And, no, I'm not over it. I am still hardily stuck on "Anger" and refuse to move on to "Bargaining" and "Acceptance".

I died reading this. I literally died. I thought I had forgotten about the Dennys stuff. The one ring burger. Ugh.

It did make me wonder about our (ameri-euro) standards of beauty. I think what you would have limed as dwarves would have looked like gnomes to me, but still, those were some GORGEOUS dwarves. Would some ugly dudes have gone over better? I don't know. But we are living in a world where wolverine has gone from a short squat ugly dude to a tall, rippling adonis. Whats more is that people dont seem to remember him in any way other than as gorgeous.


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No, I remember when Wolverine was basically Dan Hedaya with less gut and superpowers.

The token squat hairy guy in our group of random nerds in college was Wolverine because of course he was.

When the X-Men film franchise came along, I have to admit to being torn between scandalized, full of revulsion (because my brain is inconveniently visual, and being attracted to the character I'd always associated with C.S. was annoying as all hell)... and then I finally gave up and decided to go with it, because the dude was hot.


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My association for Wolverine is and will always be the one from the Saturday Morning Cartoon. Hugh Jackman is a distant second.

As for LOTR, I can say with almost full certainty that I have never been enamored of anything enough to get that upset with an adaptation.


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Just one thing... The dwarves in the Hobbit WERE hapless buffoons. That is their defining trait. If they had stayed at home and let Bilbo and Gandalf deal with everything, it would have been FAR easier. Especially the elf king... and the spiders... and Lake town... ummm... all of it actually. I would say at least the first two movies (all I bothered to go see) made them out to be far too competent. You know, like ninja barrel Bombur and all.


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Those beards were something else, though, and I think the Northern Irish accents worked well. Makes a change from the default Generic Scottish, anyway.


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Sissyl wrote:
Just one thing... The dwarves in the Hobbit WERE hapless buffoons. That is their defining trait. If they had stayed at home and let Bilbo and Gandalf deal with everything, it would have been FAR easier. Especially the elf king... and the spiders... and Lake town... ummm... all of it actually. I would say at least the first two movies (all I bothered to go see) made them out to be far too competent. You know, like ninja barrel Bombur and all.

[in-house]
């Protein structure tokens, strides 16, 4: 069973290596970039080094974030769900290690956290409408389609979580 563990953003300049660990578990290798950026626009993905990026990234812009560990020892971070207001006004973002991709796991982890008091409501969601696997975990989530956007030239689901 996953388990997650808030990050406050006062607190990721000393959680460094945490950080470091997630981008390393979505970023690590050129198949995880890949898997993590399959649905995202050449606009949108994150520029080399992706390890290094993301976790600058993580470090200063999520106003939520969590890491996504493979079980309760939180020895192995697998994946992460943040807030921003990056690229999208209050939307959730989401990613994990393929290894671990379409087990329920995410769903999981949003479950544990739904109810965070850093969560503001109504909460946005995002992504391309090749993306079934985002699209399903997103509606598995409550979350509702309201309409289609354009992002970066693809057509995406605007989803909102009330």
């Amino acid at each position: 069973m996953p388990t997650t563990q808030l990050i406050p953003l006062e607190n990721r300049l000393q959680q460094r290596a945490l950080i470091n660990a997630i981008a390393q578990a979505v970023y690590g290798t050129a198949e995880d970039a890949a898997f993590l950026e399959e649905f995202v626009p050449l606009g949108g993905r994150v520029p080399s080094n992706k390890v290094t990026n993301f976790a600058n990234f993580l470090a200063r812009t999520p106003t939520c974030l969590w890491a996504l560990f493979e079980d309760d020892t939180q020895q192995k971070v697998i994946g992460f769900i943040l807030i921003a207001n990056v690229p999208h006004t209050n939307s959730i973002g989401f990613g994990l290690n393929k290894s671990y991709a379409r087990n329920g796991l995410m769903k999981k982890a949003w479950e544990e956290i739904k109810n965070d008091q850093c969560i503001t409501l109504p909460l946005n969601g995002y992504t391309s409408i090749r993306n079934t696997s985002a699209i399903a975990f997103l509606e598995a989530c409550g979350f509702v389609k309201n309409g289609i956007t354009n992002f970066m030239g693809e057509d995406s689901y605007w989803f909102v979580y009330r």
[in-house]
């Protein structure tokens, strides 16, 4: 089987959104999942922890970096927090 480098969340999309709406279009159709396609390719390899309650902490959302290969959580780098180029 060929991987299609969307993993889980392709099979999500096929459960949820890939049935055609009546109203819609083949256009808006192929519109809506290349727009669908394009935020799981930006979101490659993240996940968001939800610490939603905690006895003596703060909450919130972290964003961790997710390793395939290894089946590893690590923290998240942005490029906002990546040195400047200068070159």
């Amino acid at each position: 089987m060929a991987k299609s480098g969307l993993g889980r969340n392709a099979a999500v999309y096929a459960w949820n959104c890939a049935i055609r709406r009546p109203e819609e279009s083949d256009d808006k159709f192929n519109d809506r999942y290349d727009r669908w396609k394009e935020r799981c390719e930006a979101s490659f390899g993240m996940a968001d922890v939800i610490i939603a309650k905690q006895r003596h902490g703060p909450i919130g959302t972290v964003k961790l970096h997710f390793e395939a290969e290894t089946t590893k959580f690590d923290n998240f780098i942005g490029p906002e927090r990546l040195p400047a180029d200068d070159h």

i dunno about buffoons, but they were greedy as hell. I dont remember the desire for vengeance being much of an impetuous to go into a dragons lair and get gold.


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Last night, I drove to the other side of the Bay to have drinks with an old friend who recently moved from Shanghai to Paris.

One interesting takeaway from the conversation is that I now know what it takes to get booted off the BDSM/Poly local internet forum in Shanghai.

It takes posting bondage photos of your pet iguana, because a pet cannot consent.

I would like to stress that my friend was not the one with the iguana.


lisamarlene wrote:

Last night, I drove to the other side of the Bay to have drinks with an old friend who recently moved from Shanghai to Paris.

One interesting takeaway from the conversation is that I now know what it takes to get booted off the BDSM/Poly local internet forum in Shanghai.

It takes posting bondage photos of your pet iguana, because a pet cannot consent.

I would like to stress that my friend was not the one with the iguana.

sounds about right. We are in a consent based age, for good and for ill.


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lisamarlene wrote:

Last night, I drove to the other side of the Bay to have drinks with an old friend who recently moved from Shanghai to Paris.

One interesting takeaway from the conversation is that I now know what it takes to get booted off the BDSM/Poly local internet forum in Shanghai.

It takes posting bondage photos of your pet iguana, because a pet cannot consent.

I would like to stress that my friend was not the one with the iguana.

That does sound rather cruel.


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Last night my son introduced his new character into the game, midway through the second book of Legacy of Fire.
He's an elf Bard/Cleric (Cayden Cailean).
The party took a group of slaves they'd rescued from the gnolls back up to the entrance to meet with the *first* group of slaves they'd encountered, and there was this guy, just playing his guitar softly and singing to soothe and calm them.

This is how my almost-five-year-old played the encounter.

Me (NPCing Valeros): "Did you climb over the mountains by yourself?"
Bard: "No, I just walked. Sometimes I even had my hands behind my back."
Me: "So, you have a name?"
Bard: (shrug) "I'm Mister Magic Man. You can just call me magic."

...

Later on, as we're trying to stealth through the dungeon to sneak up on the bad guys, comes the monologue as Magic tries to befriend Valeros...

Bard: "I speak many languages that you don't speak. You know what? I speak squirrel. I have a squirrel companion. His name is Fuzzy. Sometimes he likes to stand on the roof and pee off the gutters onto the heads of bad guys. Isn't that funny, Val?"


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Today at the all-faculty meeting, the boss gave us each a box of Trader Joe's "Extraordinary Bark".

It's a slab of chocolate covered with crumbled bits of peanut butter cups, pretzels, caramel corn, oreos, nuts, chocolate drizzle, etc.

And then the boss went on a twelve-minute monologue about how the bark is a metaphor for our faculty, and as we savored the treat in the days to come, she wanted us each to reflect about which bit we were.

And because I'm just a snarky b!+&# at heart, all I could think was,